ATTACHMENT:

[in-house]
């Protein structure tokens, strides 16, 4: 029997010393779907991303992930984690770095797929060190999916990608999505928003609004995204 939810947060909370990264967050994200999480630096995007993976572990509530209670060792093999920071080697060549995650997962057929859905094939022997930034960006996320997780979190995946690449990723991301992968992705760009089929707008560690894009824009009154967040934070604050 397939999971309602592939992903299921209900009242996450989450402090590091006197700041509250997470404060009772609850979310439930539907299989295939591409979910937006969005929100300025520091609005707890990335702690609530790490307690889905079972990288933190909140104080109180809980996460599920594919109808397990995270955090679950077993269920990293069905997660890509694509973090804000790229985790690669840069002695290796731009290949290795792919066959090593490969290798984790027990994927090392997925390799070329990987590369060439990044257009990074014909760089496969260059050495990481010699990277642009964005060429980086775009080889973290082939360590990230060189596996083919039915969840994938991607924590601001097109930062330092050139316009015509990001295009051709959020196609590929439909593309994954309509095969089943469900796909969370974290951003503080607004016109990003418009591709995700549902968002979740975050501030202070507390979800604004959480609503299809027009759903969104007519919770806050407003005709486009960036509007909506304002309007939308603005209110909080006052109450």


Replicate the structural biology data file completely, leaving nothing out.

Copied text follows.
[in-house]
């Protein structure tokens, strides 16, 4: 029997010393779907991303992930984690770095797929060190999916990608999505928003609004995204 939810947060909370990264967050994200999480630096995007993976572990509530209670060792093999920071080697060549995650997962057929859905094939022997930034960006996320997780979190995946690449990723991301992968992705760009089929707008560690894009824009009154967040934070604050 397939999971309602592939992903299921209900009242996450989450402090590091006197700041509250997470404060009772609850979310439930539907299989295939591409979910937006969005929100300025520091609005707890990335702690609530790490307690889905079972990288933190909140104080109180809980996460599920594919109808397990995270955090679950077993269920990293069905997660890509694509973090804000790229985790690669840069002695290796731009290949290795792919066959090593490969290798984790027990994927090392997925390799070329990987590369060439990044257009990074014909760089496969260059050495990481010699990277642009964005060429980086775009080889973290082939360590990230060189596996083919039915969840994938991607924590601001097109930062330092050139316009015509990001295009051709959020196609590929439909593309994954309509095969089943469900796909969370974290951003503080607004016109990003418009591709995700549902968002979740975050501030202070507390979800604004959480609503299809027009759903969104007519919770806050407003005709486009960036509007909506304002309007939308603005209110909080006052109450």